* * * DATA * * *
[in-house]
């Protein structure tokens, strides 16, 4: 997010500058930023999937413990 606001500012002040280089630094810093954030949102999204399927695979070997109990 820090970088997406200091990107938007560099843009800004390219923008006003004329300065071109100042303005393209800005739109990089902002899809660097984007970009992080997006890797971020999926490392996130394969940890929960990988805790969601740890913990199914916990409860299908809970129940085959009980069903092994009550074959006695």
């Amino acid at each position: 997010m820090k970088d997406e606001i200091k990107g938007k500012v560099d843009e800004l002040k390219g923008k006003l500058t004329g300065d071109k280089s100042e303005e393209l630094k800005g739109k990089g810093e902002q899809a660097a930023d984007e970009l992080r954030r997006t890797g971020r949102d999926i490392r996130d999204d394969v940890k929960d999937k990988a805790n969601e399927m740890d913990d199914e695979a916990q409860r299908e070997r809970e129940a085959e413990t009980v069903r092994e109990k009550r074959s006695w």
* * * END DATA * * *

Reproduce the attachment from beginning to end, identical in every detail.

[in-house]
């Protein structure tokens, strides 16, 4: 997010500058930023999937413990 606001500012002040280089630094810093954030949102999204399927695979070997109990 820090970088997406200091990107938007560099843009800004390219923008006003004329300065071109100042303005393209800005739109990089902002899809660097984007970009992080997006890797971020999926490392996130394969940890929960990988805790969601740890913990199914916990409860299908809970129940085959009980069903092994009550074959006695």
């Amino acid at each position: 997010m820090k970088d997406e606001i200091k990107g938007k500012v560099d843009e800004l002040k390219g923008k006003l500058t004329g300065d071109k280089s100042e303005e393209l630094k800005g739109k990089g810093e902002q899809a660097a930023d984007e970009l992080r954030r997006t890797g971020r949102d999926i490392r996130d999204d394969v940890k929960d999937k990988a805790n969601e399927m740890d913990d199914e695979a916990q409860r299908e070997r809970e129940a085959e413990t009980v069903r092994e109990k009550r074959s006695w």